With Kristaps Porziņģ out, Luke Kornet was huge (four points, 10 rebounds, two blocks) and stepped into the rotation. The Cavs will need to take Kornet off the edge if they want to score consistently in this series.

Tristan Thompson got the backup center minutes in place of Georges Niang, so will Cleveland look to give as much space as possible next game? The Cavs need to do something to get Darius Garland going, as Donovan Mitchell (33 points) and Evan Mobley (17 points, 13 rebounds) can’t play much better offensively than they did in Game 1.

On the other side of the room, Joe Mazzulla had the ideal scenario. Thought Tatum was struggling to score (18 points on 7-of-19 shooting), Jaylen Brown and Derrick White stepped up and were on fire (32 and 25 points, respectively).

If there’s anyone you can trust to find his way onto the series, it’s Tatum. The Celtics want him to keep his pace and steadily find his rhythm so he doesn’t overextend himself. Their hope is that he gains momentum as they get closer to the conference finals. –Jared Weiss

Derrick White’s shooting lights Celtics on fire

During a press conference last week, a reporter asked White if he had come back to Earth after a big game against the Miami Heat.

“I don’t think I left Earth,” White replied.

Maybe that’s because he’s been flying in space all this time. After averaging 26.3 points per game through the final three games of the first round, White practiced seven three-point attempts in Game 1 of the second. He finished with 25 points on 9-for-16 shooting, including a 7-for-12 effort from downtown, as Boston was able to maintain a double-digit lead for most of the second half.

Tatum did not play an efficient offensive game. The Celtics defense didn’t always operate at top intensity. Mitchell went off for 33 points on 12-of-25 shooting. Boston still held a commanding lead for much of the game, largely because White buried outside shot after outside shot.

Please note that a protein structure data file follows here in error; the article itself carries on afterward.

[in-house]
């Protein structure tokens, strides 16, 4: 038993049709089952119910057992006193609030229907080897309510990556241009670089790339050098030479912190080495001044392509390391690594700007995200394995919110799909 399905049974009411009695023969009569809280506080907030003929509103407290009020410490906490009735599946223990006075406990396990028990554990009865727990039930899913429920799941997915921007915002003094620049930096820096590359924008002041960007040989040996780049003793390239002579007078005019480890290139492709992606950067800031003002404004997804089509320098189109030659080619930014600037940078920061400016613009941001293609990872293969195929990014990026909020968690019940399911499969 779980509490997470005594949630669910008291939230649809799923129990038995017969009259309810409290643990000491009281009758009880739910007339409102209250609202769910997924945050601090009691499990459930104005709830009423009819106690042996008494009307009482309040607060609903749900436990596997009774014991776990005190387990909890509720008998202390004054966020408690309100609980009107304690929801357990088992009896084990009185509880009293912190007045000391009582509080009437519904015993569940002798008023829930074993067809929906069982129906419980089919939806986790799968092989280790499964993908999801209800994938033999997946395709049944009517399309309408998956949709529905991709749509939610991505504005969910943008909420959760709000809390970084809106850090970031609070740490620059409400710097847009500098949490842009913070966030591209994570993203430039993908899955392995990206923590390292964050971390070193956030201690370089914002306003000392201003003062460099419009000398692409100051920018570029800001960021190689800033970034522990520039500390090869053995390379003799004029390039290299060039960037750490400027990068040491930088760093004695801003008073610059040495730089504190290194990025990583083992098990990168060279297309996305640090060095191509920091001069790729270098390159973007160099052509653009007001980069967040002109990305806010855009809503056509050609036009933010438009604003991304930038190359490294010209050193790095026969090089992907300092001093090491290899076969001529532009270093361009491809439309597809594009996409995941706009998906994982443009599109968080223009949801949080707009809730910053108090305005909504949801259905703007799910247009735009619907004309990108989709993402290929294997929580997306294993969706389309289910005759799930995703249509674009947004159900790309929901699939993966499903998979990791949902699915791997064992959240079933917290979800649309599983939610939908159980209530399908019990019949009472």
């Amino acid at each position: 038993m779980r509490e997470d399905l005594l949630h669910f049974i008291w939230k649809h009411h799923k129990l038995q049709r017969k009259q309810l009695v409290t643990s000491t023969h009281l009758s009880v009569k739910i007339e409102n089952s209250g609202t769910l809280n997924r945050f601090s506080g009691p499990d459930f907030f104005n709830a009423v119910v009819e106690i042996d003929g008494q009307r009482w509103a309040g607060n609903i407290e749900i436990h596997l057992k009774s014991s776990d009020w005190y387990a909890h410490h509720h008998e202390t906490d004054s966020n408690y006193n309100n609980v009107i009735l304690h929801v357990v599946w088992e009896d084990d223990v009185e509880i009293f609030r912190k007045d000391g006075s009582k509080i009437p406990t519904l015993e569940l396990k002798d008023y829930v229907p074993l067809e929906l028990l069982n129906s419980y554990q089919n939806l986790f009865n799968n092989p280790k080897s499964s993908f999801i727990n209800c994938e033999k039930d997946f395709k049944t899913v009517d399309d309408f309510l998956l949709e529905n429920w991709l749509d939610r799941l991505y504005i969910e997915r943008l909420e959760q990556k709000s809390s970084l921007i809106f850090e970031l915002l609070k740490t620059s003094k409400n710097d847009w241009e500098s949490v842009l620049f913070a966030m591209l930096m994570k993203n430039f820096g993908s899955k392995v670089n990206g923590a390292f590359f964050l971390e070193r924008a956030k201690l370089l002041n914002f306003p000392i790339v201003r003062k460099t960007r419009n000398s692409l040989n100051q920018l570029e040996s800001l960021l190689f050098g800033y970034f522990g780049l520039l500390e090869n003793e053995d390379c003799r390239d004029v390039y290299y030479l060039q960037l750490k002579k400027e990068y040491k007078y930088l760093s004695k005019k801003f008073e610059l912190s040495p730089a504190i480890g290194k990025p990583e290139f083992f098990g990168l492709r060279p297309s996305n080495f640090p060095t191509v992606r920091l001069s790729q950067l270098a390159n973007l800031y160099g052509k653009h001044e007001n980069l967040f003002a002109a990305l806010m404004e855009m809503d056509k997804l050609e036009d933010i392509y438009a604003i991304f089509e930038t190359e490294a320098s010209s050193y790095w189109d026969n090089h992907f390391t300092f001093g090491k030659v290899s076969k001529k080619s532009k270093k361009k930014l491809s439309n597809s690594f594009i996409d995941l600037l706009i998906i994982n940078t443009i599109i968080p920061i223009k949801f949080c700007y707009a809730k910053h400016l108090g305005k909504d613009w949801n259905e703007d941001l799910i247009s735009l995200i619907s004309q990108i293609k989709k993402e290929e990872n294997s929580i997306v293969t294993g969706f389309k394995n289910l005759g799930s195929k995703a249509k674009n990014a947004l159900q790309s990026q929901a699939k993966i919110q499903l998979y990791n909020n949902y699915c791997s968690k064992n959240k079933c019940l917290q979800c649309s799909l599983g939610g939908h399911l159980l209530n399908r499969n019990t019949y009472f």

Once a doubtful shooter, he now has complete confidence. Based on his performance all season, he should. It will take a huge defensive effort to slow the Celtics’ offense if White can remain in his rocket ship for the rest of the postseason. – Jay King

Cavs continued to shoot rightly, but again no shots were fired

So apparently there’s more going on than just shooting a bunch of 3s.

In their series opener with the Celtics, the Cavs actually reached the magic number of 40 three-point attempts (they attempted 42 after hitting 40 midway through the fourth quarter).

They were blown away anyway.

The backstory to this, of course, is in mid-December when things seemed so bleak for Cleveland due to a slow start and both Garland and Mobley were on the verge of missing two months. The Cavs shocked the NBA by posting the best record in history. the competition from then until the All-Star break. They did it by spreading the floor and firing an obscene amount of 3s, and they slowly slipped away from that style as the season progressed and Mobley returned to the lineup.

Cleveland doesn’t have much choice but to play like this while Jarrett Allen is out; he missed his fourth straight playoff game with a rib injury. But it didn’t work against Boston.

First, the Cavs continued their woeful outside shooting from last series, making just 11 of their 3s (after shooting about 28 percent from deep against the Magic). Second, the Celtics play small, with essentially three guards, Tatum and one big. They lead the league in 3s and were 18 of 46 on Tuesday.

The one-in, four-out style fits this Boston group perfectly. Just stand on the edge and bomb until the defenders dare to come out. If they do, Tatum, Brown, White and Jrue Holiday can put him on the ground and drive past their man.

We won’t know what kind of series this will be until Game 3, when we see how the Cavs fare at home. The last playoff game this franchise won on the road was here, in Boston, six years ago: Game 7 of the Eastern Conference finals. There’s no reason to suspect this streak will end Thursday, barring a lack of focus on the Celtics’ part or a sudden change in Cleveland’s shooting percentage.

That’s why Game 3 is the litmus test. In the meantime, Mitchell became the fourth player in NBA history to score at least 30 in six consecutive Game 1s. His 33 points follow the 89 he scored in Games 6 and 7 against the Magic. Mobley’s 17 points and 13 boards were nice, but the Cavs couldn’t get enough from their bench or Max Strus (2-of-8 shooting). —Joe Vardon

(Top photo of Jalen Williams: Joe Murphy / NBAE via Getty Images)